Needless to say, the Labour leader’s office has continued to deny any such thing, but while we may nurture some suspicions about his behaviour, McGinn was also indulging in a little airbrushing when he described south Armagh as an “Irish ­nationalist community”. In the most recent elections, Newry and Armagh returned three Sinn Fein members to the Northern Ireland Assembly (as against one Social Democratic and Labour Party member) and one Sinn Fein MP to Westminster. When I last looked, Sinn Fein was still a republican, rather than a nationalist, party – something that McGinn should only be too well aware of, as the paternal hand that was putatively to have been lain on him belongs to Pat McGinn, the former Sinn Fein mayor of Newry and Armagh.

According to the Irish News, a “close friend” of the McGinns poured this cold water on the mini-conflagration: “Anybody who knows the McGinn family knows that Pat is very proud of Conor and that they remain very close.” The friend went on to opine: “He [Pat McGinn] found the whole notion of Corbyn phoning him totally ridiculous – as if Pat is going to criticise his son to save Jeremy Corbyn’s face. They would laugh about it were it not so sinister.”

“Sinister” does seem the mot juste. McGinn, Jr grew up in Bessbrook during the Troubles. I visited the village in the early 1990s on assignment. The skies were full of the chattering of British army Chinooks, and there were fake road signs in the hedgerows bearing pictograms of rifles and captioned: “Sniper at work”. South Armagh had been known for years as “bandit country”. There were army watchtowers standing sentinel in the dinky, green fields and checkpoints everywhere, manned by some of the thousands of the troops who had been deployed to fight what was, in effect, a low-level counter-insurgency war. Nationalist community, my foot.

What lies beneath the Corbyn-McGinn spat is the queered problematics of the ­relationship between the far left wing of the Labour Party and physical-force Irish republicanism. I also recall, during the hunger strikes of the early 1980s, going to a “Smash the H-Blocks” rally in Kilburn, north London, at which Labour Party speakers shared the stage with representatives from Sinn Fein, some of whom wore balaclavas and dark glasses to evade the telephoto lenses of the Met’s anti-terrorist squad.

The shape-shifting relationship between the “political wing” of the IRA and the men with sniper rifles in the south Armagh bocage was always of the essence of the conflict, allowing both sides a convenient fiction around which to posture publicly and privately negotiate. In choosing to appear on platforms with people who might or might not be terrorists, Labour leftists also sprinkled a little of their stardust on themselves: the “stardust” being the implication that they, too, under the right circumstances, might be capable of violence in pursuit of their political ends.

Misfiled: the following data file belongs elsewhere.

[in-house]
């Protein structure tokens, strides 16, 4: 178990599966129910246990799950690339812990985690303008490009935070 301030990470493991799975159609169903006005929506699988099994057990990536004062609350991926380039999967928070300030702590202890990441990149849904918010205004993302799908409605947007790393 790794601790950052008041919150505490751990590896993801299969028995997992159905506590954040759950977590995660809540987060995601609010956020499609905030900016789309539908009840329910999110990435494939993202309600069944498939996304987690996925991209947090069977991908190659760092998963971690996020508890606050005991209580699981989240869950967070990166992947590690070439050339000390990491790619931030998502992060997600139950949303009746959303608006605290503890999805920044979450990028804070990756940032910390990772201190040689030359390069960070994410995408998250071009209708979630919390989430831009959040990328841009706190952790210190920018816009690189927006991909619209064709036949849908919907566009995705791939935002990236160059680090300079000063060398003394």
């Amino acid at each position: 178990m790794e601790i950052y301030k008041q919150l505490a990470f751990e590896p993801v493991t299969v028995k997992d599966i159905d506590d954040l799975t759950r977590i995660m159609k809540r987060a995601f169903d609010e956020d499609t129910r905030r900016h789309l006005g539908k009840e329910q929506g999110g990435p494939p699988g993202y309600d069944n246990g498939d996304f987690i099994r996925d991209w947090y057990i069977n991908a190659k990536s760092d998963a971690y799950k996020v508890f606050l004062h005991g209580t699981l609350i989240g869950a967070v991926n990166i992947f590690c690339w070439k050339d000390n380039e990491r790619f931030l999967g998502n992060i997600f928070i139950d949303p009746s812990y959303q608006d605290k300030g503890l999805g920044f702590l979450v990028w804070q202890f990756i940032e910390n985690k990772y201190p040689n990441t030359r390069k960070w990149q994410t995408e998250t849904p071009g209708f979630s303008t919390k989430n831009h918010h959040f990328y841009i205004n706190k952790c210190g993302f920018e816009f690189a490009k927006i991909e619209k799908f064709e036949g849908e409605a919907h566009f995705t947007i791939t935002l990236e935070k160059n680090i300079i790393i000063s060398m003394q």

On the far right of British politics, Her Majesty’s Government and its apparatus are referred to derisively as “state”. There were various attempts in the 1970s and 1980s by far-right groupuscules to link up with the Ulster Freedom Fighters and other loyalist paramilitary organisations in their battle against “state”. All foundered on the obvious incompetence of the fascists. The situation on the far left was different. The socialist credentials of Sinn Fein/IRA were too threadbare for genuine expressions of solidarity, but there was a sort of tacit confidence-and-supply arrangement between these factions. The Labour far left provided the republicans with the confidence that, should an appropriately radical government be elected to Westminster, “state” would withdraw from Northern Ireland. What the republicans did for the mainland militants was to cloak them in their penumbra of darkness: without needing to call down on themselves the armed might of “state”, they could imply that they were willing to take it on, should the opportunity arise.

I don’t for a second believe that Corbyn was summoning up these ghosts of the insurrectionary dead when he either did or did not threaten to phone McGinn, Sr. But his supporters need to ask themselves what they’re getting into. Their leader, if he was to have remained true to the positions that he has espoused over many years, should have refused to sit as privy counsellor upon assuming his party office, and refused all the other mummery associated with the monarchical “state”. That he didn’t do so was surely a strategic decision. Such a position would make him utterly unelectable.

The snipers may not be at work in south Armagh just now – but there are rifles out there that could yet be dug up. I wouldn’t be surprised if some in Sinn Fein knew where they are, but one thing’s for certain: Corbyn hasn’t got a clue, bloody or otherwise. 

Will Self is an author and journalist. His books include Umbrella, Shark, The Book of Dave and The Butt. He writes the Madness of Crowds and Real Meals columns for the New Statesman.

This article first appeared in the 25 August 2016 issue of the New Statesman, Cameron: the legacy of a loser